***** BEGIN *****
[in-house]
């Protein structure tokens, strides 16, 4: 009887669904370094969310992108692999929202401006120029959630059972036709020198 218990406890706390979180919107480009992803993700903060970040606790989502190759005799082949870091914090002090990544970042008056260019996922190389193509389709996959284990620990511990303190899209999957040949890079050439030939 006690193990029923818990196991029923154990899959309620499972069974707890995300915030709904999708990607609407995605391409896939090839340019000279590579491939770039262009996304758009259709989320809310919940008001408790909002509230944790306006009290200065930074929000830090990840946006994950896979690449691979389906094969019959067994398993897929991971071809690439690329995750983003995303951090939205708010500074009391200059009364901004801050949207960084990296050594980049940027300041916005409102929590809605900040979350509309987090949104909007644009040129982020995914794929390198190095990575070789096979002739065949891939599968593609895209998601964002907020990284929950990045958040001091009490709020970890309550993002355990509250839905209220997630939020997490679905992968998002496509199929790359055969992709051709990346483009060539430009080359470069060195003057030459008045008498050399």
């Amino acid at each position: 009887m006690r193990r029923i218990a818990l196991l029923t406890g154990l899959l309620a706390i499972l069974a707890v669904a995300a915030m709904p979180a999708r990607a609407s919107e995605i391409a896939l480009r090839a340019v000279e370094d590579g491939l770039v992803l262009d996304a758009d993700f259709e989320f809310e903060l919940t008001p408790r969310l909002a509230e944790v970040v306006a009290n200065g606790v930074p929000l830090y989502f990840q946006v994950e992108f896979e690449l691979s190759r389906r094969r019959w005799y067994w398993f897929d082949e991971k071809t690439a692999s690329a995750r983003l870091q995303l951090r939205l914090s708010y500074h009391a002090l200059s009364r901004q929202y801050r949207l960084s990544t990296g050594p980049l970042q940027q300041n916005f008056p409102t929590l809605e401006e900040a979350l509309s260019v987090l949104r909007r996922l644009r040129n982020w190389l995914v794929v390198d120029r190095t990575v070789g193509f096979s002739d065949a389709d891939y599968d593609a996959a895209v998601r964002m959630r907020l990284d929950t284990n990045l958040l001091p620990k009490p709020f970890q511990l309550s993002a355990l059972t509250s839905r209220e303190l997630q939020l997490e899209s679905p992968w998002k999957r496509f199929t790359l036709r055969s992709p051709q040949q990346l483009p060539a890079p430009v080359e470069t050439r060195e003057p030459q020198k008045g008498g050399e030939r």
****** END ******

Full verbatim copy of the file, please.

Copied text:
[in-house]
């Protein structure tokens, strides 16, 4: 009887669904370094969310992108692999929202401006120029959630059972036709020198 218990406890706390979180919107480009992803993700903060970040606790989502190759005799082949870091914090002090990544970042008056260019996922190389193509389709996959284990620990511990303190899209999957040949890079050439030939 006690193990029923818990196991029923154990899959309620499972069974707890995300915030709904999708990607609407995605391409896939090839340019000279590579491939770039262009996304758009259709989320809310919940008001408790909002509230944790306006009290200065930074929000830090990840946006994950896979690449691979389906094969019959067994398993897929991971071809690439690329995750983003995303951090939205708010500074009391200059009364901004801050949207960084990296050594980049940027300041916005409102929590809605900040979350509309987090949104909007644009040129982020995914794929390198190095990575070789096979002739065949891939599968593609895209998601964002907020990284929950990045958040001091009490709020970890309550993002355990509250839905209220997630939020997490679905992968998002496509199929790359055969992709051709990346483009060539430009080359470069060195003057030459008045008498050399």
């Amino acid at each position: 009887m006690r193990r029923i218990a818990l196991l029923t406890g154990l899959l309620a706390i499972l069974a707890v669904a995300a915030m709904p979180a999708r990607a609407s919107e995605i391409a896939l480009r090839a340019v000279e370094d590579g491939l770039v992803l262009d996304a758009d993700f259709e989320f809310e903060l919940t008001p408790r969310l909002a509230e944790v970040v306006a009290n200065g606790v930074p929000l830090y989502f990840q946006v994950e992108f896979e690449l691979s190759r389906r094969r019959w005799y067994w398993f897929d082949e991971k071809t690439a692999s690329a995750r983003l870091q995303l951090r939205l914090s708010y500074h009391a002090l200059s009364r901004q929202y801050r949207l960084s990544t990296g050594p980049l970042q940027q300041n916005f008056p409102t929590l809605e401006e900040a979350l509309s260019v987090l949104r909007r996922l644009r040129n982020w190389l995914v794929v390198d120029r190095t990575v070789g193509f096979s002739d065949a389709d891939y599968d593609a996959a895209v998601r964002m959630r907020l990284d929950t284990n990045l958040l001091p620990k009490p709020f970890q511990l309550s993002a355990l059972t509250s839905r209220e303190l997630q939020l997490e899209s679905p992968w998002k999957r496509f199929t790359l036709r055969s992709p051709q040949q990346l483009p060539a890079p430009v080359e470069t050439r060195e003057p030459q020198k008045g008498g050399e030939r």